NIEHS postdoctoral fellows Monica Pillon, Ph.D., and Yesenia Rodriguez, Ph.D., have been awarded National Institutes of Health (NIH) Pathway to Independence Awards (see sidebar). Rodriguez learned of her award June 23, and Pillon heard in July 2019. The grants, also known as K99/R00 funding, will help them become successful independent researchers.
Uncharted mitochondrial nucleases
Pillon, a visiting fellow working with Robin Stanley, Ph.D., in the Signal Transduction Laboratory, is fascinated with nucleases. This class of enzyme is able to break the bonds between nucleic acids — a critical step in diverse DNA and RNA processing pathways.
Her award-winning research proposal aims to uncover the role of a particular nuclease in supporting mitochondrial function and regulating its activity to sense the environment. Mutations in this nuclease have been linked to cancers and neurodevelopmental diseases, so a better understanding of this relationship could lead to novel therapeutics. An estimated 100 kinds of these nucleases are present in cells and their interactions with mitochondria are just beginning to be investigated.
Collaborate and start early
People were a key component of Pillon’s success. “[Writing the K99] was an awesome learning experience” she said. “I couldn’t have done it on my own!” Pillon credited conversations with people at NIEHS and those in her broader network with helping her develop her ideas.
Pillon’s primary advice is to start early. Her initial approach met with challenges, so having time to work out a feasible approach was essential. Pillon looks forward to building her own lab at Baylor College of Medicine as an assistant professor this fall and training the next generation of scientists.
“Monica’s two biggest strengths are her perseverance in the lab and her remarkable ability to effectively communicate her science,” said Stanley. Pillon is exceptional at communicating not only the science, but also her excitement about her work, as demonstrated by more than 10 awards for poster and talk presentations.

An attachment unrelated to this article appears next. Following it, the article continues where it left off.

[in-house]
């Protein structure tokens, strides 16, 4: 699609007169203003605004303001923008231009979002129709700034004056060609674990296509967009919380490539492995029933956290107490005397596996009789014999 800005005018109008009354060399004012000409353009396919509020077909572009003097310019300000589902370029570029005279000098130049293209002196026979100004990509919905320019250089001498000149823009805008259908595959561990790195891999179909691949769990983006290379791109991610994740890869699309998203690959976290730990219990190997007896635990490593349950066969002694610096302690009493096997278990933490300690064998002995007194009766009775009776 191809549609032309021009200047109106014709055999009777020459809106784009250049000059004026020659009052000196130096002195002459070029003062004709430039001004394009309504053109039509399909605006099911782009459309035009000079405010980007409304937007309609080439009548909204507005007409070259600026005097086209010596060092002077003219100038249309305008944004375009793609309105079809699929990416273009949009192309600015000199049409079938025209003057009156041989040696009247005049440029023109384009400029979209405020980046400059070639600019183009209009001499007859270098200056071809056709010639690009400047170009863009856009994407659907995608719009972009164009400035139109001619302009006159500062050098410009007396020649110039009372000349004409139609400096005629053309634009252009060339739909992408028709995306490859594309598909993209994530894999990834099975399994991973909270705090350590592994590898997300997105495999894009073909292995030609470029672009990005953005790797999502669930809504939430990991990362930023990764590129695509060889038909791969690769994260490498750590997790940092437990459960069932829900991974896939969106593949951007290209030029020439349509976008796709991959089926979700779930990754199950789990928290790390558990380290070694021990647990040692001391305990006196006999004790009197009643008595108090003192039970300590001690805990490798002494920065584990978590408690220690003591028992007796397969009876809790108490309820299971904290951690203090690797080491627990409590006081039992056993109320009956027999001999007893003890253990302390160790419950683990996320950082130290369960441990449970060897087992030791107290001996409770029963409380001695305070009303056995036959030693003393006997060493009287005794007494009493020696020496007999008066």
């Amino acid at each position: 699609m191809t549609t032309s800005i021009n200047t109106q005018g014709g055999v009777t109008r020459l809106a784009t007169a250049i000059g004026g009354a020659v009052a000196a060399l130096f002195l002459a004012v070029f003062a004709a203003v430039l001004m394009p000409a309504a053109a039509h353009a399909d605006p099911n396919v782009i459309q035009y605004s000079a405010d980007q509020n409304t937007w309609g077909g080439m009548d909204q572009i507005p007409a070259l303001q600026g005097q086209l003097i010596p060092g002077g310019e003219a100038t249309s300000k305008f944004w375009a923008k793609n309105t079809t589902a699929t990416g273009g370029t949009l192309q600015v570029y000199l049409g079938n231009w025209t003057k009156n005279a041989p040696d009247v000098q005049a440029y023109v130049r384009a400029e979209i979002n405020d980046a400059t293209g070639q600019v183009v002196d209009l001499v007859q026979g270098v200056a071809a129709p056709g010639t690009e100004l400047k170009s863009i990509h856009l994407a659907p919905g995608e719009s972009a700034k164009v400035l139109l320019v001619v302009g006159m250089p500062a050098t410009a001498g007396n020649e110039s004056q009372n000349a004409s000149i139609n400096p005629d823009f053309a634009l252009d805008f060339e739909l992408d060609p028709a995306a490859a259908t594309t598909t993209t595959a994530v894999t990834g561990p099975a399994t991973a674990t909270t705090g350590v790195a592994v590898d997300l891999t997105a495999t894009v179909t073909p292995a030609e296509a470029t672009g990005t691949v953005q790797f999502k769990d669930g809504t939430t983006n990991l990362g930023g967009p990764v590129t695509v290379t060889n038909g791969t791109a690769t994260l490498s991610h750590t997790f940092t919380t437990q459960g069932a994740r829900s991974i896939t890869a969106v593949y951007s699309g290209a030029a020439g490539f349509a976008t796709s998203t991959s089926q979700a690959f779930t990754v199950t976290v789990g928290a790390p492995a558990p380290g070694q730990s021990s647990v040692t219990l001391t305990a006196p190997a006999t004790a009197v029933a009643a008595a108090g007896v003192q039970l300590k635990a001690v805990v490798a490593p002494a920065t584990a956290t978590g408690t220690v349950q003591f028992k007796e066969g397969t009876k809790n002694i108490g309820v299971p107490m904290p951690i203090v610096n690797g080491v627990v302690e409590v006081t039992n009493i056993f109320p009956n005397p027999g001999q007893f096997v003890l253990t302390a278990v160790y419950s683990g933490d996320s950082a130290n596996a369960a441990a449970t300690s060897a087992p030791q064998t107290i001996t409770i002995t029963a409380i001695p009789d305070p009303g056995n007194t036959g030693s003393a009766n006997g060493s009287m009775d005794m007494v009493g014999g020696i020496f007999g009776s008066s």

Bringing the chromatin into DNA damage repair
Rodriguez’s interest in incorporating structural biology into understanding DNA damage repair brought her to NIEHS to work with Sam Wilson, M.D., in the Genomic Integrity and Structural Biology Laboratory.
Her research question aims to understand how DNA packaging into chromatin affects DNA repair. Many cancer therapies destroy cancer cells by damaging their DNA, so knowing the mechanisms of repair may lead to more effective treatments and protect noncancerous cells.
“Yesenia is one of the leading experimentalists worldwide in the field of understanding the molecular mechanisms controlling chromatin protection,” said Wilson. He added that through her research, Rodriguez has expanded the work of his group.
Big picture and Plan B
Figuring out just one piece of the puzzle of DNA damage repair — her research — complements other research being done, Rodriguez explained. Having a big picture perspective on her project enabled Rodriguez to adapt when her initial idea proved unsuccessful. It also helped her to be a more efficient writer.
“Seeing the big picture during the study design is what made the writing so easy,” said Rodriguez. She emphasized the value of a thoughtfully planned research strategy that can accommodate changes in research focus. “Always have a plan B,” Rodriguez advised.
Rodriguez hopes to be able to continue her research in this exciting field as a tenure-track researcher. She is also interested in science administration, where she can make a difference by directing the trajectory of biomedical research on a broader scale.
(Mimi Huang, Ph.D., is an Intramural Research and Training Award fellow in the Systems Toxicology Group of the NIEHS Division of the National Toxicology Program.)